Supreme Court to Rule Whether Disability Insurer in Conflict of Interest

January 22, 2008

The Supreme Court last Friday said it would rule on an appeal by MetLife Inc. in a case that could make employee benefit plans more expensive.

The dispute centers on whether insurance companies such as
MetLife have a conflict of interest when they both administer
employee disability plans — which requires deciding whether
employees are eligible for benefits — and pay benefits under them. If the court rules that handling both functions constitutes a
conflict, that could encourage employers to hire separate companies
for each function, potentially raising the plans’ costs, lawyers
for MetLife argue.

“The more an employer has to pay for its benefit plans, the less generous the benefits will be,” Gene Schaerr, counsel for MetLife, said.

The dual arrangements are allowed under ERISA, the Employee Retirement Income Security Act, but the question before the justices is whether judges should consider such arrangements potential conflicts in disputes between employees seeking disability benefits and plan administrators.

The case began in 2000 when Wanda Glenn, who worked at Sears, Roebuck & Co. for 14 years, sought disability benefits due to a heart condition. Sears, now owned by Sears Holding Corp., is not a party to the case.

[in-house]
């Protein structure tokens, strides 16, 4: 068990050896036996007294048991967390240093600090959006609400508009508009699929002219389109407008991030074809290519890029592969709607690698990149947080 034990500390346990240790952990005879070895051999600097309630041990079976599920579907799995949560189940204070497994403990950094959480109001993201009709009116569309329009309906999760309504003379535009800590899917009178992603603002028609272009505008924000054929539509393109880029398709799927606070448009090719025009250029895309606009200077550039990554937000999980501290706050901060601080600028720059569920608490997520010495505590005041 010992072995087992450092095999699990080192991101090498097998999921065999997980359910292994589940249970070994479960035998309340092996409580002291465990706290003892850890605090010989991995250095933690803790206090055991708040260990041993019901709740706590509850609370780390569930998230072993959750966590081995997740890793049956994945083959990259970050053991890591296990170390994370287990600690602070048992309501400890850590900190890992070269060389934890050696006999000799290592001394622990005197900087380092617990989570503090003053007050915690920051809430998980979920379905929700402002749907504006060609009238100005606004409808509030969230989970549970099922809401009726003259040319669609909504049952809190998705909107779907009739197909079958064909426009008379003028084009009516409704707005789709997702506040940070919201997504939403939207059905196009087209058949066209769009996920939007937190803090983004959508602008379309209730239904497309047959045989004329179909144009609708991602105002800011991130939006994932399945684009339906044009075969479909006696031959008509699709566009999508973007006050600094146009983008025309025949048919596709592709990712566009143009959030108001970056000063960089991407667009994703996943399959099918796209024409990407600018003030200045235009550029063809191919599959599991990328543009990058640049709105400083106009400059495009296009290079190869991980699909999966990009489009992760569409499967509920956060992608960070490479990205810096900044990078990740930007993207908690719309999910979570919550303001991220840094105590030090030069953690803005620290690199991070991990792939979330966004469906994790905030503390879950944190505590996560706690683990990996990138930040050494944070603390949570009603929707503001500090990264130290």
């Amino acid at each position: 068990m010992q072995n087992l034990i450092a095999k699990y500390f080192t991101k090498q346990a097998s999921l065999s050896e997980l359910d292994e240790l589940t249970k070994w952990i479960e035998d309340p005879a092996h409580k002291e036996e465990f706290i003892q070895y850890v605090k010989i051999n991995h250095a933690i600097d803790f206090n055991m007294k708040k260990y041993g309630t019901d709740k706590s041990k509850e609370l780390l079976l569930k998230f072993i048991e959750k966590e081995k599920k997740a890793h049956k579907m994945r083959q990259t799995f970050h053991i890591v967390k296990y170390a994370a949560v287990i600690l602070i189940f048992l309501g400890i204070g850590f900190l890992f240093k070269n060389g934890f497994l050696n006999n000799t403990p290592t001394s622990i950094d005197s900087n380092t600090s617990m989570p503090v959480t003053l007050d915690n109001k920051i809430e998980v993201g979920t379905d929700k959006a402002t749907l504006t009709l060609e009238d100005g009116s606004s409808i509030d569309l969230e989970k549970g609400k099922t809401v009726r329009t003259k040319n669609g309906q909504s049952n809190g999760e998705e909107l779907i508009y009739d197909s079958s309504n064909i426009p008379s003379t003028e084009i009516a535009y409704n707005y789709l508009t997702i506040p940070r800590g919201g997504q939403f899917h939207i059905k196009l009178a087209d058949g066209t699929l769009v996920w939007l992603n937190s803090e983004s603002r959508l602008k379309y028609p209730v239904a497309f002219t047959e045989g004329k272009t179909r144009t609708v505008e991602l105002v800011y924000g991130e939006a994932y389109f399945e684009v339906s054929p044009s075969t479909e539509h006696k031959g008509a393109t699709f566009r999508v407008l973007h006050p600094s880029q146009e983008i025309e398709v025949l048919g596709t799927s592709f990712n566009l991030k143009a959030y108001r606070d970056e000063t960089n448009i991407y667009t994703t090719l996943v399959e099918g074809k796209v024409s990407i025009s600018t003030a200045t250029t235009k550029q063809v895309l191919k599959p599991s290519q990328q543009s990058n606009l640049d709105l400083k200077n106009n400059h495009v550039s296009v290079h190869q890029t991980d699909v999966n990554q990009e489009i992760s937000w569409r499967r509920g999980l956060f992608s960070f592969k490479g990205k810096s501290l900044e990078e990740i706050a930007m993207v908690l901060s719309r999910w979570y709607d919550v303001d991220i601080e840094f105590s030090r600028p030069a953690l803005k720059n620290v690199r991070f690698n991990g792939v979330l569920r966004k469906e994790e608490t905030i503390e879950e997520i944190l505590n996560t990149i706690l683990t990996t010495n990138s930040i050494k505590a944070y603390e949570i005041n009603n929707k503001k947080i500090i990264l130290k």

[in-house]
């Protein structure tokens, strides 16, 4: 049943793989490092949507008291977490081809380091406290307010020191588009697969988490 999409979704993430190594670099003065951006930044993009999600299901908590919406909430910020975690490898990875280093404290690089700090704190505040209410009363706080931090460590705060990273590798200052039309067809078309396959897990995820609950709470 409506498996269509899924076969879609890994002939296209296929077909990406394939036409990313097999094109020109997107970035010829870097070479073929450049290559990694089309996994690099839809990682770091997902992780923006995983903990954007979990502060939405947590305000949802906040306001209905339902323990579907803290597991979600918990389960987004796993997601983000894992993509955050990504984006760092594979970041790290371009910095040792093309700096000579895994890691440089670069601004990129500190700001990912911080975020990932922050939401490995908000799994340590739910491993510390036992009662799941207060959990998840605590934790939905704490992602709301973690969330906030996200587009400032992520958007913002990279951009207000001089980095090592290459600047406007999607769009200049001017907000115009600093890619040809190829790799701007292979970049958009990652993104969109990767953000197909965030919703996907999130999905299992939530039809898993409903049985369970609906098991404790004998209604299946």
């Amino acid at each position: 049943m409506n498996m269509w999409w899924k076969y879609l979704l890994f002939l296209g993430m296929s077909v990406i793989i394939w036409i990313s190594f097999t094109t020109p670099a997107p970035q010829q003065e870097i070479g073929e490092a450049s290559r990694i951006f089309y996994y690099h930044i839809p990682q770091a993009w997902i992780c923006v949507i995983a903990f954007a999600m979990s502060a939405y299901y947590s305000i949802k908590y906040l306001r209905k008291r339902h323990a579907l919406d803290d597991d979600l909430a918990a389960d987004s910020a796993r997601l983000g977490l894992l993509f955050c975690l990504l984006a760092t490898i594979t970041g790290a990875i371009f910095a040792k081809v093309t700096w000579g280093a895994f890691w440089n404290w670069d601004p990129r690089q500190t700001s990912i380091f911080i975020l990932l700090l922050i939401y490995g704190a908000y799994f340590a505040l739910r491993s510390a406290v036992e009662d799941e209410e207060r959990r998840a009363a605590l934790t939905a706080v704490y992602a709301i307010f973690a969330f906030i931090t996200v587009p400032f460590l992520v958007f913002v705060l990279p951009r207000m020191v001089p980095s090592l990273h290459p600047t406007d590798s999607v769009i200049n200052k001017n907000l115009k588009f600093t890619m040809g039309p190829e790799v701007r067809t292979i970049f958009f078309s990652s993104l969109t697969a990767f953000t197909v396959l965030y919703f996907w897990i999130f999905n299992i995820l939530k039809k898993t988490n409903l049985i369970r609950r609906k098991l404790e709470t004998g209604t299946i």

MetLife provided Glenn short-term disability but in 2003 denied her request for benefits under a long-term disability plan, disputing her claim that she was totally disabled. MetLife also paid benefits under the plan, out of premiums provided by the company.

Glenn sued, but a federal district court refused to overturn MetLife’s decision. A three-judge panel of the Sixth U.S. Circuit Court of Appeals, however, ruled in Glenn’s favor.

MetLife’s decision “was not the product of a principled and deliberative reasoning process,” the appeals court said, and the company “acted under a conflict of interest.”

Other appeals courts, however, have ruled that judges don’t have to weigh the potential conflict of interest in benefit disputes. MetLife asked the Supreme Court to take the case to resolve the differences between the appeals courts.

The Justice Department’s Solicitor General, the Bush administration’s lawyer, also urged the court to take the case to clarify the issue.

The case is MetLife v. Wanda Glenn, 06-923. Oral arguments in the case haven’t yet been scheduled.

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